More than 1,400 Yale University alumni, faculty, and parents have united in urging the administration to address a rising tide of antisemitism on campus. A Nov. 20 letter addressed to University President Peter Salovey and Provost Scott Strobel calls out Yale for not living up to its proclaimed values of “Lux et Veritas” and for failing to support all students equally.
The letter, signed by both Jewish and non-Jewish community members, highlights the national increase in antisemitic and Islamophobic incidents, particularly following the Oct. 7 Hamas attack on Israel. It asserts that Yale has fostered an environment hostile to Jewish and pro-Israel individuals.
”The administration’s response to these events is a glaring double standard, hiding behind free speech. A University statement on November 3rd recognized that these words can cause ‘some in our community’ to feel ‘dehumanized’, and called for compassion and humanity in our ‘community of many viewpoints.’ We support the tenet of free speech on campus so long as it does not violate Title VI of the Civil Rights Act of 1964.”
”Let us be clear: calling for genocide does more than dehumanize your Jewish students. It is a direct threat. It makes them feel unsafe,” it continues. “The burden of response should not be theirs to bear. It should not require an extraordinary act of courage on the part of the University to call out antisemitism. Looking the other way legitimizes hate speech against Jews, and that too is antisemitism.”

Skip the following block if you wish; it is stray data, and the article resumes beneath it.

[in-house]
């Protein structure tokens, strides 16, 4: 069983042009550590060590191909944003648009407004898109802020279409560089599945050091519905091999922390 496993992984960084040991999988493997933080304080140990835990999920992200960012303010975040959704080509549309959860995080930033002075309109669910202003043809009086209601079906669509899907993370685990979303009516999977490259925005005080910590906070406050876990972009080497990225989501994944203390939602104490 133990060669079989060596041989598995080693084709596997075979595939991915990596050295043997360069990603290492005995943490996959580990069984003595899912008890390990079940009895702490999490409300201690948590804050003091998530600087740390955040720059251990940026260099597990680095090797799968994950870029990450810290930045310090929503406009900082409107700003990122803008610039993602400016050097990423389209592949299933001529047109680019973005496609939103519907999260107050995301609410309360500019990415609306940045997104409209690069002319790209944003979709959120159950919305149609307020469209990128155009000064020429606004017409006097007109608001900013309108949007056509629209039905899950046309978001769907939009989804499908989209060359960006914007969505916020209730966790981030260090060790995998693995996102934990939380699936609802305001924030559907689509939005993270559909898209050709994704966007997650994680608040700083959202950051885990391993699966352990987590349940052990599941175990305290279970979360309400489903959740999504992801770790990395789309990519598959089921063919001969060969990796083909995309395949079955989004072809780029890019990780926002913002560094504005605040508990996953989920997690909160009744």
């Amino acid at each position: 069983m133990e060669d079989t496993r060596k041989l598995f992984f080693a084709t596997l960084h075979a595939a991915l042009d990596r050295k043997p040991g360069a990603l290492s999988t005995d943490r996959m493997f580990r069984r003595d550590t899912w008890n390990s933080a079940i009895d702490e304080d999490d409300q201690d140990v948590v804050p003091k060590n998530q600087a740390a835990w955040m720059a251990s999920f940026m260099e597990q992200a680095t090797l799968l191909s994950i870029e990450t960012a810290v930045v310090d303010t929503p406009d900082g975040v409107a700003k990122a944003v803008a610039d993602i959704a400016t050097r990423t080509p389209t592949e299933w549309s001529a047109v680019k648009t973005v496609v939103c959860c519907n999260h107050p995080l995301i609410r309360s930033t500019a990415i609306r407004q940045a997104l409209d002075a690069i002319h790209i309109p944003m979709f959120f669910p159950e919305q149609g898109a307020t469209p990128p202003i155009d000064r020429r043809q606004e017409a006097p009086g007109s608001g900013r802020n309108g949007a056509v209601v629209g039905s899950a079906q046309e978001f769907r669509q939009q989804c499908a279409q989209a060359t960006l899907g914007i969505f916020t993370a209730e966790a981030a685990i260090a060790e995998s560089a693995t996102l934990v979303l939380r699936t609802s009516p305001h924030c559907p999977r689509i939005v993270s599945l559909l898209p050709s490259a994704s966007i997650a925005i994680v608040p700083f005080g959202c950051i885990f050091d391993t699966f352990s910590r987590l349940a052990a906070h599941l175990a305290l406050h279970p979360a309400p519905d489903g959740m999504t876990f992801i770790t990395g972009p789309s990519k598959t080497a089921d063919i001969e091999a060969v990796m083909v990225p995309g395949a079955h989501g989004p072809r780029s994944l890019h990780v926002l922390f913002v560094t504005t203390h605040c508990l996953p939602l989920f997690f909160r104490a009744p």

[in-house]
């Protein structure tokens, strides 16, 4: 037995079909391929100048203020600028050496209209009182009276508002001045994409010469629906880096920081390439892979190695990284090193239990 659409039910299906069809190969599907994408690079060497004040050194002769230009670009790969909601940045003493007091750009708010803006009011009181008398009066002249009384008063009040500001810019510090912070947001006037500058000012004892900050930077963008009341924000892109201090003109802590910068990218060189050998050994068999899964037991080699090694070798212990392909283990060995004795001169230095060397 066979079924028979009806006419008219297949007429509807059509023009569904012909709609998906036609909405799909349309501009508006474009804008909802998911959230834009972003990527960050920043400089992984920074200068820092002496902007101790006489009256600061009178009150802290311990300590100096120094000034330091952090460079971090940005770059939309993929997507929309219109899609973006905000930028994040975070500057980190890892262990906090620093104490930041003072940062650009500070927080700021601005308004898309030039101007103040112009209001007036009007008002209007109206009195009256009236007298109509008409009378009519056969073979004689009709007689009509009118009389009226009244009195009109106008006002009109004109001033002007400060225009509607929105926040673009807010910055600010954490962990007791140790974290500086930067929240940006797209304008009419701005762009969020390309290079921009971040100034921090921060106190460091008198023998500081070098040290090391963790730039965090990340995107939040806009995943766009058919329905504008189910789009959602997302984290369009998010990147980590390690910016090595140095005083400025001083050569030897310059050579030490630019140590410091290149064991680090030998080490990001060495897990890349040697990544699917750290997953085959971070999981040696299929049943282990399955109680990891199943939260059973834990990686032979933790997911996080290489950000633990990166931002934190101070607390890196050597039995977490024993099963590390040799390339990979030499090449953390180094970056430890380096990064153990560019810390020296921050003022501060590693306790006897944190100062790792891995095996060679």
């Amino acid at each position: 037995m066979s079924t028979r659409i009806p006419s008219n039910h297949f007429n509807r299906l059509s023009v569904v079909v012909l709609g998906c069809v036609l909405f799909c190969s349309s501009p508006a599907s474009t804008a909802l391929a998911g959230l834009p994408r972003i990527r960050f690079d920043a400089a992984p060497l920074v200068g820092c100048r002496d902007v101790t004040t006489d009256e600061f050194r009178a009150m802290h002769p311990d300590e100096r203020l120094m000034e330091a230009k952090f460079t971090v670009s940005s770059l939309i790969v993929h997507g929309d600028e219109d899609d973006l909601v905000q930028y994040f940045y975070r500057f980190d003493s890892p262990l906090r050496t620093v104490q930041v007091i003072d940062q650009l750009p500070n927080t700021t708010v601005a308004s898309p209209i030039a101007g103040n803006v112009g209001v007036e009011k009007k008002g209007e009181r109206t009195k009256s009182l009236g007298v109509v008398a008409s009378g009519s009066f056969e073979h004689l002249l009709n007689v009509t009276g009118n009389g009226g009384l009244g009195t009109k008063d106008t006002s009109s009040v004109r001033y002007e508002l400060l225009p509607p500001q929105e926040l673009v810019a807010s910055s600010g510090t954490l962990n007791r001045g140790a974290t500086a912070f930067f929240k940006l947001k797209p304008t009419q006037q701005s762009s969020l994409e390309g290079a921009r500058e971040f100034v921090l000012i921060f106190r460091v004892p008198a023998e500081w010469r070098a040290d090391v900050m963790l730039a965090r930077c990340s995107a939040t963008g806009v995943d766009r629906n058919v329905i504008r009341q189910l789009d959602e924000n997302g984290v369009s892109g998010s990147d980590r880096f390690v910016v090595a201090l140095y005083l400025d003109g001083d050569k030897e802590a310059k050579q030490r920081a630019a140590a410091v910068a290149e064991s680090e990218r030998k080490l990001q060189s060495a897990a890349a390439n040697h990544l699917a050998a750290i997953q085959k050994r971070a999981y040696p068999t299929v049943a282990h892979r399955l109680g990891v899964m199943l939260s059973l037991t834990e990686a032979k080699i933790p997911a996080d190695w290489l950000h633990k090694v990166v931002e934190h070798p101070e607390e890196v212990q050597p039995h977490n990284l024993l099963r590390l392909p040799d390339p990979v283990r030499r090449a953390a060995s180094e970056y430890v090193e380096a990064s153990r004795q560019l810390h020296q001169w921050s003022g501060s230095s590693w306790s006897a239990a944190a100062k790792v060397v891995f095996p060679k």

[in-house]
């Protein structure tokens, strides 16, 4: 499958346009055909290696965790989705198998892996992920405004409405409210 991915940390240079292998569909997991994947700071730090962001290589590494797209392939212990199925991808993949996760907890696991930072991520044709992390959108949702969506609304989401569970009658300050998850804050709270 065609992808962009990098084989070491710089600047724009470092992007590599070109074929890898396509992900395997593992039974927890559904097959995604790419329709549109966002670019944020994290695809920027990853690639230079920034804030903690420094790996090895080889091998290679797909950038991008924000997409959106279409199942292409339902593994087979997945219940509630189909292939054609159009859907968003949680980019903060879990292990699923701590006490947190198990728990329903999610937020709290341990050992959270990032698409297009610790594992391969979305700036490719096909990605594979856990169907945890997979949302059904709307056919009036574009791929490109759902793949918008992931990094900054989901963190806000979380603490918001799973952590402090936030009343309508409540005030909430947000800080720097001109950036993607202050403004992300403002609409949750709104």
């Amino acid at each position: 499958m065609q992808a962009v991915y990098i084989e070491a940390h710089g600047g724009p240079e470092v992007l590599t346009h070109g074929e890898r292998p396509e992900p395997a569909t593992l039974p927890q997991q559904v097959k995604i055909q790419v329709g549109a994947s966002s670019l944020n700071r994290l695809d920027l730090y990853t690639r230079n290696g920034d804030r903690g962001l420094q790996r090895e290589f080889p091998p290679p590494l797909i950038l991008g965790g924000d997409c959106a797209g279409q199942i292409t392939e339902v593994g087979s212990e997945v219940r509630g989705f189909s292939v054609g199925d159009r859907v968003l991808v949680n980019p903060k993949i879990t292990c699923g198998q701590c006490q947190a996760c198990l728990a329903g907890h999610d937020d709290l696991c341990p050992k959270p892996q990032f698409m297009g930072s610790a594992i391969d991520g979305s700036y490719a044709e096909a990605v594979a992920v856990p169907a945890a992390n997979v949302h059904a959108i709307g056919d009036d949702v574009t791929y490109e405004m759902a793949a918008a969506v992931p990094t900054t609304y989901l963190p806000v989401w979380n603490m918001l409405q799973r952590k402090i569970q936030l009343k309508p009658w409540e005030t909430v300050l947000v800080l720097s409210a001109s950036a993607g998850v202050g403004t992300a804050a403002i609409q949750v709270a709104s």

”In our country and on our campus, Jewish students are afraid to wear symbols of their identity. They are afraid to wear their stars of David or yarmulke or carry an Israeli flag because of the antisemitic environment in which they live and learn.”
The letter cites specific allegations of hateful rhetoric from faculty, peers, and visiting academics, alongside the exclusion of pro-Israel voices. One example involves tweets American Studies professor Zareena Grewal’s tweets, which promoted Hamas propaganda and appeared to celebrate Hamas’s attacks against Israel, leading to a petition for her removal that garnered over 56,000 signatures.
In response to the letter, Yale President Peter Salovey emphasized the university’s commitment against antisemitism, Islamophobia, and hatred, and outlined ongoing efforts to enhance campus climate for Jewish students, including collaborations with Jewish groups and inclusion training.
However, some community members, including Shira Wolosky, a former Yale associate professor, have criticized the university’s diversity and equity initiatives as insufficient and counterproductive, asserting that they do not adequately protect Jewish students and suppress true diversity.
Yalies4Palestine, in its defense, stated that their activities and slogans are calls for liberation and equality, and not for the expulsion or genocide of Jews. The group also highlighted the unsafe conditions for Palestinian students, pointing to incidents of violence and hate speech against them.
Republished with permission from Campus Reform